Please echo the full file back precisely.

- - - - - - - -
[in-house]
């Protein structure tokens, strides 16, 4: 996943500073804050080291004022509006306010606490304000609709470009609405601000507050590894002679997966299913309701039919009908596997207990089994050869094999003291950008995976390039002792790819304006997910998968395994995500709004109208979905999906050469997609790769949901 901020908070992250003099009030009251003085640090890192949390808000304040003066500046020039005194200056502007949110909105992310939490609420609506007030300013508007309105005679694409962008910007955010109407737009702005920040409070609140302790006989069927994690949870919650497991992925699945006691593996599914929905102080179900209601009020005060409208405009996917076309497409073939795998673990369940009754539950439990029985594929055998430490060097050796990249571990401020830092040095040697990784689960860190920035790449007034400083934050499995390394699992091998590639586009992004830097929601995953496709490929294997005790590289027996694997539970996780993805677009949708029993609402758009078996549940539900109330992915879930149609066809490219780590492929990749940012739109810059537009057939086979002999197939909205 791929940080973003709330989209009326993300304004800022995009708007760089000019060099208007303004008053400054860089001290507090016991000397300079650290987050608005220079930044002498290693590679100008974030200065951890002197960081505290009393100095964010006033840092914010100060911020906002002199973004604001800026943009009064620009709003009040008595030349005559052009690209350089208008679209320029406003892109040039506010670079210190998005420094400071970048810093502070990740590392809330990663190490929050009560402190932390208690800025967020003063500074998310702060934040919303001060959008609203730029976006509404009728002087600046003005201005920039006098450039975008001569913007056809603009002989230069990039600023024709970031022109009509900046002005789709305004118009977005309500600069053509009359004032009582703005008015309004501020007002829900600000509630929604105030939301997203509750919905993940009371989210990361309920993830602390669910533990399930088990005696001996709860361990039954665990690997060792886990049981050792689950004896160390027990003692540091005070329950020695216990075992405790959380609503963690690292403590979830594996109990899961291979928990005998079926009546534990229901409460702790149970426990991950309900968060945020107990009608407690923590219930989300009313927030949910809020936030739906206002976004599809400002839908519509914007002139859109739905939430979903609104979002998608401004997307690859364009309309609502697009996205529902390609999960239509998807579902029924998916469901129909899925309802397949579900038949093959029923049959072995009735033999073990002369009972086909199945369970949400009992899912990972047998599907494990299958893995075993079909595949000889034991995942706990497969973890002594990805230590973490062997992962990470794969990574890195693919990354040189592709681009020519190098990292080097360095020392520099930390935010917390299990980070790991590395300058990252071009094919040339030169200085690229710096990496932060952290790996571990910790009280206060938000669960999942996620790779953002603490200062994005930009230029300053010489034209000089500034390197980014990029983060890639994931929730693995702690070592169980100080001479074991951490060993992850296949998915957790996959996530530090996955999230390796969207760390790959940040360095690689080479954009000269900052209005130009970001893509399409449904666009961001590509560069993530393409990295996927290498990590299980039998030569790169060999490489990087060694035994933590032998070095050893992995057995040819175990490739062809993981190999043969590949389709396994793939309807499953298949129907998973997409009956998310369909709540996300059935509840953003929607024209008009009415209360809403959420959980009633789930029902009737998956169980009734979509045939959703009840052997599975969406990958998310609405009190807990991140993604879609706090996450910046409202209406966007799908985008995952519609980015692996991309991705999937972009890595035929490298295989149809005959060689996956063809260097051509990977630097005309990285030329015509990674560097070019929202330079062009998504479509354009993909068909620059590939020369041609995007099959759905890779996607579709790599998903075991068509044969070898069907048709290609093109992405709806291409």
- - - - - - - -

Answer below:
[in-house]
């Protein structure tokens, strides 16, 4: 996943500073804050080291004022509006306010606490304000609709470009609405601000507050590894002679997966299913309701039919009908596997207990089994050869094999003291950008995976390039002792790819304006997910998968395994995500709004109208979905999906050469997609790769949901 901020908070992250003099009030009251003085640090890192949390808000304040003066500046020039005194200056502007949110909105992310939490609420609506007030300013508007309105005679694409962008910007955010109407737009702005920040409070609140302790006989069927994690949870919650497991992925699945006691593996599914929905102080179900209601009020005060409208405009996917076309497409073939795998673990369940009754539950439990029985594929055998430490060097050796990249571990401020830092040095040697990784689960860190920035790449007034400083934050499995390394699992091998590639586009992004830097929601995953496709490929294997005790590289027996694997539970996780993805677009949708029993609402758009078996549940539900109330992915879930149609066809490219780590492929990749940012739109810059537009057939086979002999197939909205 791929940080973003709330989209009326993300304004800022995009708007760089000019060099208007303004008053400054860089001290507090016991000397300079650290987050608005220079930044002498290693590679100008974030200065951890002197960081505290009393100095964010006033840092914010100060911020906002002199973004604001800026943009009064620009709003009040008595030349005559052009690209350089208008679209320029406003892109040039506010670079210190998005420094400071970048810093502070990740590392809330990663190490929050009560402190932390208690800025967020003063500074998310702060934040919303001060959008609203730029976006509404009728002087600046003005201005920039006098450039975008001569913007056809603009002989230069990039600023024709970031022109009509900046002005789709305004118009977005309500600069053509009359004032009582703005008015309004501020007002829900600000509630929604105030939301997203509750919905993940009371989210990361309920993830602390669910533990399930088990005696001996709860361990039954665990690997060792886990049981050792689950004896160390027990003692540091005070329950020695216990075992405790959380609503963690690292403590979830594996109990899961291979928990005998079926009546534990229901409460702790149970426990991950309900968060945020107990009608407690923590219930989300009313927030949910809020936030739906206002976004599809400002839908519509914007002139859109739905939430979903609104979002998608401004997307690859364009309309609502697009996205529902390609999960239509998807579902029924998916469901129909899925309802397949579900038949093959029923049959072995009735033999073990002369009972086909199945369970949400009992899912990972047998599907494990299958893995075993079909595949000889034991995942706990497969973890002594990805230590973490062997992962990470794969990574890195693919990354040189592709681009020519190098990292080097360095020392520099930390935010917390299990980070790991590395300058990252071009094919040339030169200085690229710096990496932060952290790996571990910790009280206060938000669960999942996620790779953002603490200062994005930009230029300053010489034209000089500034390197980014990029983060890639994931929730693995702690070592169980100080001479074991951490060993992850296949998915957790996959996530530090996955999230390796969207760390790959940040360095690689080479954009000269900052209005130009970001893509399409449904666009961001590509560069993530393409990295996927290498990590299980039998030569790169060999490489990087060694035994933590032998070095050893992995057995040819175990490739062809993981190999043969590949389709396994793939309807499953298949129907998973997409009956998310369909709540996300059935509840953003929607024209008009009415209360809403959420959980009633789930029902009737998956169980009734979509045939959703009840052997599975969406990958998310609405009190807990991140993604879609706090996450910046409202209406966007799908985008995952519609980015692996991309991705999937972009890595035929490298295989149809005959060689996956063809260097051509990977630097005309990285030329015509990674560097070019929202330079062009998504479509354009993909068909620059590939020369041609995007099959759905890779996607579709790599998903075991068509044969070898069907048709290609093109992405709806291409």